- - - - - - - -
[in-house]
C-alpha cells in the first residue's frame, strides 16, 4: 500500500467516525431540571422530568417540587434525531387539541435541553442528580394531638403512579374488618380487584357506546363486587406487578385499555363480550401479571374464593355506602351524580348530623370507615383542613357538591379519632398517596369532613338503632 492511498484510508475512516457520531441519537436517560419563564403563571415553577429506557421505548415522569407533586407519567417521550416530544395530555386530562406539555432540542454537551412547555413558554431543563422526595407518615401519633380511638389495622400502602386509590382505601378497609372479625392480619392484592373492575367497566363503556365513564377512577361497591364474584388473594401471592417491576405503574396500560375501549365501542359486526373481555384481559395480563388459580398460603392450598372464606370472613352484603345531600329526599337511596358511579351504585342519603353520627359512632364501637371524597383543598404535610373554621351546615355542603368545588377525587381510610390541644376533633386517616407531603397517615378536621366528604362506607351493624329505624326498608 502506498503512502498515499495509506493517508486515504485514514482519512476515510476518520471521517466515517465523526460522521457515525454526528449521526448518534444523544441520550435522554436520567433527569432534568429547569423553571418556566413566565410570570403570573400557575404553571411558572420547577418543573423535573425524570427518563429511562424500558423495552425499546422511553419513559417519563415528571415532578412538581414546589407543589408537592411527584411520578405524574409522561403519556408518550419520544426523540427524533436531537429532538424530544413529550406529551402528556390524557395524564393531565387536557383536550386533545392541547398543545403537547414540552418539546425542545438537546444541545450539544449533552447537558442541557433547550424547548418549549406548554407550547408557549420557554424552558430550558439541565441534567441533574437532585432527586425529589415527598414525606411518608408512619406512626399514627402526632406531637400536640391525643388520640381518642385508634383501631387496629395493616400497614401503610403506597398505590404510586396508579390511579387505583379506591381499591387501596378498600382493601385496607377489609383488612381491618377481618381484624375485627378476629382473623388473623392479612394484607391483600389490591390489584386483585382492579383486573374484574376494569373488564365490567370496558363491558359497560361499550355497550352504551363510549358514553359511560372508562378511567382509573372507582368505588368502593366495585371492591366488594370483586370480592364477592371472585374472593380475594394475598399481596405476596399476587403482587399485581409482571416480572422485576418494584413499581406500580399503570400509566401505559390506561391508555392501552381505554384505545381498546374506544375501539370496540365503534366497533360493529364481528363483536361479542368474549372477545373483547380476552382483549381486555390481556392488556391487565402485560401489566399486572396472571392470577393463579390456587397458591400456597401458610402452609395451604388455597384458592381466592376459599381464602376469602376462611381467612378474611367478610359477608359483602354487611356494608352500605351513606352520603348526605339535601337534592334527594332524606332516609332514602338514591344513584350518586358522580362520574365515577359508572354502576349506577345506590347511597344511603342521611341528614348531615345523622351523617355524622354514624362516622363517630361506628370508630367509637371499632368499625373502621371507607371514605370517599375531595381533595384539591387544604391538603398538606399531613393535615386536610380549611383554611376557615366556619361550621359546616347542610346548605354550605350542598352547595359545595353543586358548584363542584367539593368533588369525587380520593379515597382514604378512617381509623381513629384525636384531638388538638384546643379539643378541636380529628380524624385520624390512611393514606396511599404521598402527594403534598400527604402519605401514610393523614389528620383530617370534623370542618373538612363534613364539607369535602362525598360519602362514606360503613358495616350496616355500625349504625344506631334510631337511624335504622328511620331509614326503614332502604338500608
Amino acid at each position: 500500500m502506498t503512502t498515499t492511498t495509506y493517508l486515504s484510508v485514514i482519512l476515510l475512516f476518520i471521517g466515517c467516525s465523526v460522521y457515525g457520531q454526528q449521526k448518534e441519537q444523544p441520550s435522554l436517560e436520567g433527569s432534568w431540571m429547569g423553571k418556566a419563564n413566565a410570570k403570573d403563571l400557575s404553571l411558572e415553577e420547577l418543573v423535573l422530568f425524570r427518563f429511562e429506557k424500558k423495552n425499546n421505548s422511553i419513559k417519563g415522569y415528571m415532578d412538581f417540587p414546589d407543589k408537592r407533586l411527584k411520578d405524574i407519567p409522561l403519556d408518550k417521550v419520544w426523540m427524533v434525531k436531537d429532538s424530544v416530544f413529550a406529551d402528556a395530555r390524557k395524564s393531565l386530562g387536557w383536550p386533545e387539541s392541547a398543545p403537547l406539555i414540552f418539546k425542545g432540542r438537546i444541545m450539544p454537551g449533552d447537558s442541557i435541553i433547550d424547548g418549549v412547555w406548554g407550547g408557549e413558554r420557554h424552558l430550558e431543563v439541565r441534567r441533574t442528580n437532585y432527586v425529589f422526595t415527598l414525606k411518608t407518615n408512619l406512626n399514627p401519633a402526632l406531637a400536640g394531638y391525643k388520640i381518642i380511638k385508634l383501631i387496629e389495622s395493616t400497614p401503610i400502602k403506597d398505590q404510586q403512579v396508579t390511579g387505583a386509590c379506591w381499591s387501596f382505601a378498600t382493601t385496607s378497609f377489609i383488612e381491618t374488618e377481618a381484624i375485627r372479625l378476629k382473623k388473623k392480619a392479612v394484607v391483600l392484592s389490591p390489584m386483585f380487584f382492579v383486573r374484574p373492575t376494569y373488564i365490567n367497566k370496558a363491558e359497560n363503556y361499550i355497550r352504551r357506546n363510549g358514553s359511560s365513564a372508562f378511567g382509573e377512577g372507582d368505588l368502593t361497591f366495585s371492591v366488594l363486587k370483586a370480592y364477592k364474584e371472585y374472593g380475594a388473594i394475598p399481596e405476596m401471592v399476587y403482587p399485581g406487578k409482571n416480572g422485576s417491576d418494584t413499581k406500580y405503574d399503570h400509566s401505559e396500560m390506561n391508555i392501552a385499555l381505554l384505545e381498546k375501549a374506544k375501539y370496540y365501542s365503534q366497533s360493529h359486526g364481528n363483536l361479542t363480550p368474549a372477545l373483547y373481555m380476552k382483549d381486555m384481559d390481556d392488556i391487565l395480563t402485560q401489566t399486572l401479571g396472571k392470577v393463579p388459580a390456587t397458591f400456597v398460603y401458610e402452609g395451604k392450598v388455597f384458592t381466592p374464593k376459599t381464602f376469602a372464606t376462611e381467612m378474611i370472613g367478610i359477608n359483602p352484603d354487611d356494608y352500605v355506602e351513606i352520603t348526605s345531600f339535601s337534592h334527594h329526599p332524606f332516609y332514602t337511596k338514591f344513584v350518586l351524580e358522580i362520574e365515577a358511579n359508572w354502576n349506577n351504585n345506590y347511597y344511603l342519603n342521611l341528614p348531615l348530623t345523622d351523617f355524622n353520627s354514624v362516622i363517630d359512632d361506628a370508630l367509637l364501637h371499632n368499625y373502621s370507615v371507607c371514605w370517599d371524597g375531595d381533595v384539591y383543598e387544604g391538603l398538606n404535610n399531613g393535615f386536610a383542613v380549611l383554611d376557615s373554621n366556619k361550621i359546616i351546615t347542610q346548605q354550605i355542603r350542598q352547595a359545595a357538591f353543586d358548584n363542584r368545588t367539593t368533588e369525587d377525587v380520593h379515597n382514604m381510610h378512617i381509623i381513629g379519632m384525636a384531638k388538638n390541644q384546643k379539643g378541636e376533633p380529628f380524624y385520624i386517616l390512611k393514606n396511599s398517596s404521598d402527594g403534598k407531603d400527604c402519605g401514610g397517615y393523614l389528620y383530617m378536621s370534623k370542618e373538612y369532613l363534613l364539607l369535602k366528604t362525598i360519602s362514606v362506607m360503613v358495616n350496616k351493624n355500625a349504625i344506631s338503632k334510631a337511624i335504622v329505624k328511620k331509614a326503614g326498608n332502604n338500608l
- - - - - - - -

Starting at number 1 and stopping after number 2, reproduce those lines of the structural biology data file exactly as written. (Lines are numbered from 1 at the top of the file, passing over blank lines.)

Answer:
[in-house]
C-alpha cells in the first residue's frame, strides 16, 4: 500500500467516525431540571422530568417540587434525531387539541435541553442528580394531638403512579374488618380487584357506546363486587406487578385499555363480550401479571374464593355506602351524580348530623370507615383542613357538591379519632398517596369532613338503632 492511498484510508475512516457520531441519537436517560419563564403563571415553577429506557421505548415522569407533586407519567417521550416530544395530555386530562406539555432540542454537551412547555413558554431543563422526595407518615401519633380511638389495622400502602386509590382505601378497609372479625392480619392484592373492575367497566363503556365513564377512577361497591364474584388473594401471592417491576405503574396500560375501549365501542359486526373481555384481559395480563388459580398460603392450598372464606370472613352484603345531600329526599337511596358511579351504585342519603353520627359512632364501637371524597383543598404535610373554621351546615355542603368545588377525587381510610390541644376533633386517616407531603397517615378536621366528604362506607351493624329505624326498608 502506498503512502498515499495509506493517508486515504485514514482519512476515510476518520471521517466515517465523526460522521457515525454526528449521526448518534444523544441520550435522554436520567433527569432534568429547569423553571418556566413566565410570570403570573400557575404553571411558572420547577418543573423535573425524570427518563429511562424500558423495552425499546422511553419513559417519563415528571415532578412538581414546589407543589408537592411527584411520578405524574409522561403519556408518550419520544426523540427524533436531537429532538424530544413529550406529551402528556390524557395524564393531565387536557383536550386533545392541547398543545403537547414540552418539546425542545438537546444541545450539544449533552447537558442541557433547550424547548418549549406548554407550547408557549420557554424552558430550558439541565441534567441533574437532585432527586425529589415527598414525606411518608408512619406512626399514627402526632406531637400536640391525643388520640381518642385508634383501631387496629395493616400497614401503610403506597398505590404510586396508579390511579387505583379506591381499591387501596378498600382493601385496607377489609383488612381491618377481618381484624375485627378476629382473623388473623392479612394484607391483600389490591390489584386483585382492579383486573374484574376494569373488564365490567370496558363491558359497560361499550355497550352504551363510549358514553359511560372508562378511567382509573372507582368505588368502593366495585371492591366488594370483586370480592364477592371472585374472593380475594394475598399481596405476596399476587403482587399485581409482571416480572422485576418494584413499581406500580399503570400509566401505559390506561391508555392501552381505554384505545381498546374506544375501539370496540365503534366497533360493529364481528363483536361479542368474549372477545373483547380476552382483549381486555390481556392488556391487565402485560401489566399486572396472571392470577393463579390456587397458591400456597401458610402452609395451604388455597384458592381466592376459599381464602376469602376462611381467612378474611367478610359477608359483602354487611356494608352500605351513606352520603348526605339535601337534592334527594332524606332516609332514602338514591344513584350518586358522580362520574365515577359508572354502576349506577345506590347511597344511603342521611341528614348531615345523622351523617355524622354514624362516622363517630361506628370508630367509637371499632368499625373502621371507607371514605370517599375531595381533595384539591387544604391538603398538606399531613393535615386536610380549611383554611376557615366556619361550621359546616347542610346548605354550605350542598352547595359545595353543586358548584363542584367539593368533588369525587380520593379515597382514604378512617381509623381513629384525636384531638388538638384546643379539643378541636380529628380524624385520624390512611393514606396511599404521598402527594403534598400527604402519605401514610393523614389528620383530617370534623370542618373538612363534613364539607369535602362525598360519602362514606360503613358495616350496616355500625349504625344506631334510631337511624335504622328511620331509614326503614332502604338500608